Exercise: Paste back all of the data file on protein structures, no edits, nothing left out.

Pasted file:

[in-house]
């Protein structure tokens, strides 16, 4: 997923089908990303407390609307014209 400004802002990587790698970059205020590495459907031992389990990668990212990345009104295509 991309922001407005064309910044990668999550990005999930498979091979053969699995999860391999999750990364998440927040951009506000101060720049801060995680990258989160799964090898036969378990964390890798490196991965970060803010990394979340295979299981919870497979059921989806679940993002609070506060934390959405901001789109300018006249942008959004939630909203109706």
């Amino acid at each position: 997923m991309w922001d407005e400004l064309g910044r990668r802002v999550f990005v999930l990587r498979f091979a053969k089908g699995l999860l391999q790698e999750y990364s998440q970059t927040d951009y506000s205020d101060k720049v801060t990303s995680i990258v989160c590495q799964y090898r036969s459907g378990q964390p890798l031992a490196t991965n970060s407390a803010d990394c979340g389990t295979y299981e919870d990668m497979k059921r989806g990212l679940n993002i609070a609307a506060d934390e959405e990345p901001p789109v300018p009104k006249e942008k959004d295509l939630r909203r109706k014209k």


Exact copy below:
[in-house]
């Protein structure tokens, strides 16, 4: 997923089908990303407390609307014209 400004802002990587790698970059205020590495459907031992389990990668990212990345009104295509 991309922001407005064309910044990668999550990005999930498979091979053969699995999860391999999750990364998440927040951009506000101060720049801060995680990258989160799964090898036969378990964390890798490196991965970060803010990394979340295979299981919870497979059921989806679940993002609070506060934390959405901001789109300018006249942008959004939630909203109706």
């Amino acid at each position: 997923m991309w922001d407005e400004l064309g910044r990668r802002v999550f990005v999930l990587r498979f091979a053969k089908g699995l999860l391999q790698e999750y990364s998440q970059t927040d951009y506000s205020d101060k720049v801060t990303s995680i990258v989160c590495q799964y090898r036969s459907g378990q964390p890798l031992a490196t991965n970060s407390a803010d990394c979340g389990t295979y299981e919870d990668m497979k059921r989806g990212l679940n993002i609070a609307a506060d934390e959405e990345p901001p789109v300018p009104k006249e942008k959004d295509l939630r909203r109706k014209k």